Dynamic analysis of machine (FEA)
The two parts ‘spindle’ and ‘table’ were considered for harmonic testing. Fig. 10 shows the FEA results of harmonic testing on both production and new machines for the X-axis. The peaks show the dynamic stiffness of the two beds. The solid blue curve shows the ‘spindle,’ and the solid brown shows the ‘table’ of the production machine, while the dashed red and blue curves show the ‘table’ of the new machine. Table 3 shows the excitation frequencies of the Y and Z axes, too.
As for the production machine shown in Fig. 10, ‘spindle’ mode 1 is at 23 Hz, mode 2 at 37 Hz, mode 3 at 52 Hz, and mode 4 at 71 Hz. The first two modes are tool changer frequencies, which are very small on the ‘spindle.’ Nevertheless, these two modes in case of jerk motion can create a ripple or texture mark on the side wall of the test cut. Mode 3 at 52 Hz and mode 4 at 71 Hz are actual main modes of machine casting/frame, and the new machine should have higher dynamic stiffness than the production one at the above-mentioned frequencies since the dashed red curve is smaller than the solid blue curve of the production machine. The production machine ‘table’ mode 1 is at 52 Hz and mode 2 at 71 Hz. The new machine should have higher dynamic stiffness than the production machine at the frequencies mentioned above since the dashed green curve is smaller than the solid red curve of the production machine. Important to note that the ‘spindle’ and ‘table’ frequencies match entirely. The frequency overlap is a potential bottleneck for any machine. The excitation frequencies of other axes are presented in Table 3.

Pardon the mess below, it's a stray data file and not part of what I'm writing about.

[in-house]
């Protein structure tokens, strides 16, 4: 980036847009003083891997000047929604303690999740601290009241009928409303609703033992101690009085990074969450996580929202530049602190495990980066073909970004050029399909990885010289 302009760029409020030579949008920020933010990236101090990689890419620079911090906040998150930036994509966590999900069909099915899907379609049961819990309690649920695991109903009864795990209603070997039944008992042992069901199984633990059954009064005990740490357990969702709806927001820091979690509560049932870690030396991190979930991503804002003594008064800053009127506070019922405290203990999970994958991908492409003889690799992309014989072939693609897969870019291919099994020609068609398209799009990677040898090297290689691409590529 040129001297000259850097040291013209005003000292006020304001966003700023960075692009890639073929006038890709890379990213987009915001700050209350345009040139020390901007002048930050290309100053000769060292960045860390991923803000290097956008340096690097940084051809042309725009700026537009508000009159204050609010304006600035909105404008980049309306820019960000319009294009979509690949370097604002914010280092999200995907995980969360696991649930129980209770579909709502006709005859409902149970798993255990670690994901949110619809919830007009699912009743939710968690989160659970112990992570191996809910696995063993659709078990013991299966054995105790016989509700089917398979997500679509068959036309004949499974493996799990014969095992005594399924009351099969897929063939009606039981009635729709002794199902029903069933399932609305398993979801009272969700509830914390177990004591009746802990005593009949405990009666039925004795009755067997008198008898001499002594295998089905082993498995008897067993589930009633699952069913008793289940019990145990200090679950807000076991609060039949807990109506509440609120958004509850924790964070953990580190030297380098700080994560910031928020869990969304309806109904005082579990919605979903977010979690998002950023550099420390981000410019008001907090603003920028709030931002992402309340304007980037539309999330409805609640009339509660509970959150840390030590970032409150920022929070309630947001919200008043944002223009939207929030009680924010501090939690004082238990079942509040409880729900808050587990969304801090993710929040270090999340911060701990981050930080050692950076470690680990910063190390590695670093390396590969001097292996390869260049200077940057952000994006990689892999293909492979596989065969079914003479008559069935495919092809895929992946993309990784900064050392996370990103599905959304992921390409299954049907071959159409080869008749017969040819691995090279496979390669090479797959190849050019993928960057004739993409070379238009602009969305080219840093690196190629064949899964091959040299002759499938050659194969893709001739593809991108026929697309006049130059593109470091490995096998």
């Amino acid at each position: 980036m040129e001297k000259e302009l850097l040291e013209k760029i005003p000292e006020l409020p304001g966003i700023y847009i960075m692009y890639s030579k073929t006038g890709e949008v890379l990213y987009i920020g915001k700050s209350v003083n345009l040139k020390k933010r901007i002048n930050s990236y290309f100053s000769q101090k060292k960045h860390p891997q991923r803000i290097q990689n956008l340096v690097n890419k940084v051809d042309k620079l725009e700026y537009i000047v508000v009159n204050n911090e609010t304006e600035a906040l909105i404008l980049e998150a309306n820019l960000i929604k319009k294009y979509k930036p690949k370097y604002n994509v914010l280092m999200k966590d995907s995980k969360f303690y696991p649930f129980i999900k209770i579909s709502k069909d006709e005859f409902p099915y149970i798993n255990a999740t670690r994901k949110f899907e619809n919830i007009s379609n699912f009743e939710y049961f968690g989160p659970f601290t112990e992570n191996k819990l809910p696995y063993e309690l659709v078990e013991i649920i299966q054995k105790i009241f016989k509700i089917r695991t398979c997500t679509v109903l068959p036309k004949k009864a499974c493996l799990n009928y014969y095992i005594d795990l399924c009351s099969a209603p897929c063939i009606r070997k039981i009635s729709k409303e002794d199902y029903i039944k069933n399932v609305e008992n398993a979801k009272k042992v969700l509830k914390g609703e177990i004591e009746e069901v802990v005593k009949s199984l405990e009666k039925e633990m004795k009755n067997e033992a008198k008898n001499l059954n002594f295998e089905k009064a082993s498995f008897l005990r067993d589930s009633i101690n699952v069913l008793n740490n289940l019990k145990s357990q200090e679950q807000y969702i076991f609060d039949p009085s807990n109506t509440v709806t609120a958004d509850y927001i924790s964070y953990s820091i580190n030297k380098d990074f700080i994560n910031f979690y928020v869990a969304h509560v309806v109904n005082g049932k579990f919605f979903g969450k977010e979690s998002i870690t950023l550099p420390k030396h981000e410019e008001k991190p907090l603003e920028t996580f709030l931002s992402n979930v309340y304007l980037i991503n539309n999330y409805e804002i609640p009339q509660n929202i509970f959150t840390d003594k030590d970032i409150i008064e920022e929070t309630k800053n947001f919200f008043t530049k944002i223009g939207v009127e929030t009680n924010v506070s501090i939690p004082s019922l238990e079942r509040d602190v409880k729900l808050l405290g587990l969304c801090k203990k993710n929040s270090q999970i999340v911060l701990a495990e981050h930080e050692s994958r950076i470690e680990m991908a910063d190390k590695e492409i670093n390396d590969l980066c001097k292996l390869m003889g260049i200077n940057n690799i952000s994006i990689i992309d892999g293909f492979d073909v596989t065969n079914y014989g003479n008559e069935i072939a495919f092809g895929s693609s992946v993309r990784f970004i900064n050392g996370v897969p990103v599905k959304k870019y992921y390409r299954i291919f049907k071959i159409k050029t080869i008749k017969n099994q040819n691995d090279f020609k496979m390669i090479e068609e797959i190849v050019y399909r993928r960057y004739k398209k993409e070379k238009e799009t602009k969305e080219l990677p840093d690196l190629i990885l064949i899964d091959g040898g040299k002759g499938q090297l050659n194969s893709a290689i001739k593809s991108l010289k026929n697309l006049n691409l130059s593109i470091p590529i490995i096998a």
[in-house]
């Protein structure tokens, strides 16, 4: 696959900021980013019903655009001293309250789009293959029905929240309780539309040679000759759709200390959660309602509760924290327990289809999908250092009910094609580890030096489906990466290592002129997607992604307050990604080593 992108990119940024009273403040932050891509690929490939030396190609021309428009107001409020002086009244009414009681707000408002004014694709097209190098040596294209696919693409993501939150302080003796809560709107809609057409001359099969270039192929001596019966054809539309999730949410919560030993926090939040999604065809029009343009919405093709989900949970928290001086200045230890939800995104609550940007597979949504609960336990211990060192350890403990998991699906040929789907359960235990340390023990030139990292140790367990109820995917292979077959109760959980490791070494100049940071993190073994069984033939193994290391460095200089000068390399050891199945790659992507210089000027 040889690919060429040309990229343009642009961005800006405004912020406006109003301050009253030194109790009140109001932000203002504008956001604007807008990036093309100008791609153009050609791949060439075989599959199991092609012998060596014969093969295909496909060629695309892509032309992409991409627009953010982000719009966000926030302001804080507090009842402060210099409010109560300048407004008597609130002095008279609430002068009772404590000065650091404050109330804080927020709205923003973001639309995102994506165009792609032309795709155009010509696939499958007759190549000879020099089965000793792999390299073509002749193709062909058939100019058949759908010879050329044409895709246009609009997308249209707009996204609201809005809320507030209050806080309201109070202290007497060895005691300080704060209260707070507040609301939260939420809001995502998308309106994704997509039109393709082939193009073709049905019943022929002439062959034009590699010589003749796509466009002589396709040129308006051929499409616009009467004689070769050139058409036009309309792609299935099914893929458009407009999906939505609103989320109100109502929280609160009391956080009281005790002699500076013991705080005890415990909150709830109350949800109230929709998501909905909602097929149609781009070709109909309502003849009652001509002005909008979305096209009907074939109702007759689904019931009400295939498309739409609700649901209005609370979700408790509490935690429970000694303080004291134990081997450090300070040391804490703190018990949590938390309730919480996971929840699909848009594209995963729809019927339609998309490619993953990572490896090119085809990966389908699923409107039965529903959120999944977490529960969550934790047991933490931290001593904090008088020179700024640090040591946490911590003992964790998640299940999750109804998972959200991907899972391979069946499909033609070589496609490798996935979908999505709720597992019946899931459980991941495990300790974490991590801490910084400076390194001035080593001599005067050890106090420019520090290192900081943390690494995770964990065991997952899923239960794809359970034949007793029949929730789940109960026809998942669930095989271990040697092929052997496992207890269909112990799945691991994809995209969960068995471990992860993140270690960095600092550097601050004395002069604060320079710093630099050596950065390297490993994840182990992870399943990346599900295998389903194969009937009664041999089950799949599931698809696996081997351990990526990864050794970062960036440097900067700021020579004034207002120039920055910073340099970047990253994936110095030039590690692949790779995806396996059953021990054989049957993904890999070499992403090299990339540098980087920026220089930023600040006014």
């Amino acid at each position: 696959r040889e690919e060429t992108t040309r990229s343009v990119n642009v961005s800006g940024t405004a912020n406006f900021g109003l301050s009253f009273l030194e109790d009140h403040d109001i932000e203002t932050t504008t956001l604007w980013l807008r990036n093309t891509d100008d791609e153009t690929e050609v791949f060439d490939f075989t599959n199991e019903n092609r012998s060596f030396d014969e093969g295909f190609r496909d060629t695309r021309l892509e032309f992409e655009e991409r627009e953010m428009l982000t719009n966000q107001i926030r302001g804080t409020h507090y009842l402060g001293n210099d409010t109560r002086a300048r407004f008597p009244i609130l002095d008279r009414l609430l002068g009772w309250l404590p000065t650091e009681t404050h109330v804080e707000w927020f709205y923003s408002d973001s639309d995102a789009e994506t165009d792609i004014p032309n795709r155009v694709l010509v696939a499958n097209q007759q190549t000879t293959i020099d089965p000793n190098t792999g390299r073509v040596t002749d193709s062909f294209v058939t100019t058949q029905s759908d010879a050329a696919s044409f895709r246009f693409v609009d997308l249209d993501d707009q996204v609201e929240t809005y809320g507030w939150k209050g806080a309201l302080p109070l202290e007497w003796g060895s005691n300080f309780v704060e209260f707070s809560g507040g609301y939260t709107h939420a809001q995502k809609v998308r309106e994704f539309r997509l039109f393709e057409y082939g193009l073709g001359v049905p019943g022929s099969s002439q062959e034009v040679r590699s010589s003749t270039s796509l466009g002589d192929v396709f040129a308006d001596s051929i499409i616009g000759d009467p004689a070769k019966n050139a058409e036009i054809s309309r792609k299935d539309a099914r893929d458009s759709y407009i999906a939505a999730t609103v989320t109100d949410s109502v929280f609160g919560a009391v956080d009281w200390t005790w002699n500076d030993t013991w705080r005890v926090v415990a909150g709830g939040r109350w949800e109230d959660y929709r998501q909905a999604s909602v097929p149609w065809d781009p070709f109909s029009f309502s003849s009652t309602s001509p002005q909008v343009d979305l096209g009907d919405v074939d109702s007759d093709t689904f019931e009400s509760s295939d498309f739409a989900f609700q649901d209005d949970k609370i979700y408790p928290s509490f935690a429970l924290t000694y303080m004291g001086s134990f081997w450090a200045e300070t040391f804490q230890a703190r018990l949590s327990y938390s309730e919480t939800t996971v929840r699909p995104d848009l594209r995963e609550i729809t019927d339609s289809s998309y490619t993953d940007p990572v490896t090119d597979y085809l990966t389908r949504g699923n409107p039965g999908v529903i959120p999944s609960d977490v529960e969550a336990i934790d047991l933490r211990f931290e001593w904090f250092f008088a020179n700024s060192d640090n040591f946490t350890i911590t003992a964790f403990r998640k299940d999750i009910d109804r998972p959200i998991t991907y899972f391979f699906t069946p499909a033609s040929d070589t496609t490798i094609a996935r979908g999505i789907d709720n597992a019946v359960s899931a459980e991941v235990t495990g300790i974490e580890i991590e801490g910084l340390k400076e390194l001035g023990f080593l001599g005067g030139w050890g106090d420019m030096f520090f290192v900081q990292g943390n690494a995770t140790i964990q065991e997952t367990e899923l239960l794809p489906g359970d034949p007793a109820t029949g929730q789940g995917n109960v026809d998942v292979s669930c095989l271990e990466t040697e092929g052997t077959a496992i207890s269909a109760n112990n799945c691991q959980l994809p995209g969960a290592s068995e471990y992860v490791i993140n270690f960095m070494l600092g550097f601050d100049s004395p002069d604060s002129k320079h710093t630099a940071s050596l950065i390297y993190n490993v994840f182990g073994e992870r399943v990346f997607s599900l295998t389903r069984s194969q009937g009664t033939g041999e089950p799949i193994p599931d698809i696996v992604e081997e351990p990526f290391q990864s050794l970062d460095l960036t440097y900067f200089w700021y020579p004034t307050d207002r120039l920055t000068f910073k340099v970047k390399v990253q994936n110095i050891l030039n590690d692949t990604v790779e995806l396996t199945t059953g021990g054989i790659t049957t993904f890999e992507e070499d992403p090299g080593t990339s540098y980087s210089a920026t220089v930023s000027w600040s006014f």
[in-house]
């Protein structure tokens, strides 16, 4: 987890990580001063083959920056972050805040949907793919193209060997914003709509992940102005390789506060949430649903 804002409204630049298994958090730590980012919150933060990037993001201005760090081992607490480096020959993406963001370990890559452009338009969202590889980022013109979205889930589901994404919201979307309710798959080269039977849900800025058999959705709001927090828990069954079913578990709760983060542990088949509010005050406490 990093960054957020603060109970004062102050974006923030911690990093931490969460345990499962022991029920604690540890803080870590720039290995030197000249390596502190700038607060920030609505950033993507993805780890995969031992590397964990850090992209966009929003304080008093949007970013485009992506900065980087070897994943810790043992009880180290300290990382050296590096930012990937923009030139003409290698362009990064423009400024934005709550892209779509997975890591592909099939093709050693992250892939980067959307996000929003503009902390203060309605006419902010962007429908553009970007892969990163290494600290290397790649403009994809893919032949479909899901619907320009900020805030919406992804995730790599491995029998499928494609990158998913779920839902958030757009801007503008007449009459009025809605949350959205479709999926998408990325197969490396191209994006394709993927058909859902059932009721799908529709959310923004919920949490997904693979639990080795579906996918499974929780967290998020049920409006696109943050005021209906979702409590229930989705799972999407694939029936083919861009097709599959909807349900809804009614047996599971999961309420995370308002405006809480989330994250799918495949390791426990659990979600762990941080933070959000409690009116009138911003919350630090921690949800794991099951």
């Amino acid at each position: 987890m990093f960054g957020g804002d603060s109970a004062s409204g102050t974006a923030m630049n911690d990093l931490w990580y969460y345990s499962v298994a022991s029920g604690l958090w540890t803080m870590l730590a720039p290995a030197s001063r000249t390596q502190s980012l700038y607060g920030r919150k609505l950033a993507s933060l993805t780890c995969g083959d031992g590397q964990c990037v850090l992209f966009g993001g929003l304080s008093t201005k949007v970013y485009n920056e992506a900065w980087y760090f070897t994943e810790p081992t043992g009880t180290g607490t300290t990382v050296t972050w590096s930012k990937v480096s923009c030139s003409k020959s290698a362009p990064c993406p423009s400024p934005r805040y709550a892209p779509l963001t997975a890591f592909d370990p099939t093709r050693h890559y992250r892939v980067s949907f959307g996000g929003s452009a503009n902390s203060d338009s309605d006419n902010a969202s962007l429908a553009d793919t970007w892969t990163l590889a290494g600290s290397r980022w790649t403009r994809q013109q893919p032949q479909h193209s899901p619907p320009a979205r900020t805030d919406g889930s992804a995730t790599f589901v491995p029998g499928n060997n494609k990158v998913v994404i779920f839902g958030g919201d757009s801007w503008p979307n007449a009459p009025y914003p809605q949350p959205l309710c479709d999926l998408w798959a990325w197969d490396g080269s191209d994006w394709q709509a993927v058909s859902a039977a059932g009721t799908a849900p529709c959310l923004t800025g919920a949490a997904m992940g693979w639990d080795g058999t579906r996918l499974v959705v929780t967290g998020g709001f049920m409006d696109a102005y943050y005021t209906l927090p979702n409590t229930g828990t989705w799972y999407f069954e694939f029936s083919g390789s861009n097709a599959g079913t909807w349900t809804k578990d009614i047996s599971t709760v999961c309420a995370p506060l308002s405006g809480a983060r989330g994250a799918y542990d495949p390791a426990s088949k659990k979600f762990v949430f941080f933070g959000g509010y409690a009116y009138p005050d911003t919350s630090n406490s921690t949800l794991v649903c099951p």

Modal (Hammer) Test on ‘spindle’ and ‘table’
This test was done on both the production and the new machines. A hammer was used to exert a force on ‘spindle’ and ‘table’ and measured the vibrations along the same axis the force was exerted. Fig. 11 illustrates the transfer function graphs for the modal test on both ‘spindle’ and ‘table.’
The production machine spindle’s first 3 modes occur at frequencies of 12, 16, 37, and 59 Hz at amplitudes of 1.6, 4.1, 1.3, and 1.2 x 10-3 g/lbf, respectively. The new machine spindle’s first 4 modes occur at 11, 14, 19, 37, and 60 Hz at 1.1, 1.9, 0.9 and 1.9 x 10-3 g/lbf, respectively. The values of amplitude in 3-axes for both ‘spindle’ and ‘table’ are given in Table 4.
The amplitudes of all modes of the new machine ‘spindle’ up to the frequency of interest (50 Hz) are smaller compared to those of the production machine. As it was mentioned earlier, transfer function magnitude is inversely proportional to the dynamic stiffness; the smaller the magnitude, the larger the dynamic stiffness. In Fig. 11b, it is clear that the first two modes have shorter amplitude while the third one has a higher amplitude, overall better because usually, the first two modes are the most important for machine structural stability.
To verify the performance of the new machine, cutting test was applied under the same conditions including rpm, feed rate (in/min), and tool path, which define the final shape. In this test, the production and the new machines were used to cut identical parts, and observed the surface finish and texture qualities of the machined parts for any differences. The final results portrayed no noticeable differences at all. It is important to note that in a simulation study, by adding ribs at suitable locations, 1.5% weight reduction was achieved (11), and in yet another study, using cross and horizontal ribs with hollow bed, the results indicated 4% weight reduction (6), but in this study, the weight reduction was 9.3% and it was experimentally verified. It was earlier mentioned that in a similar MPF simulation study, the weight of the bed was reduced by 4.8% (16).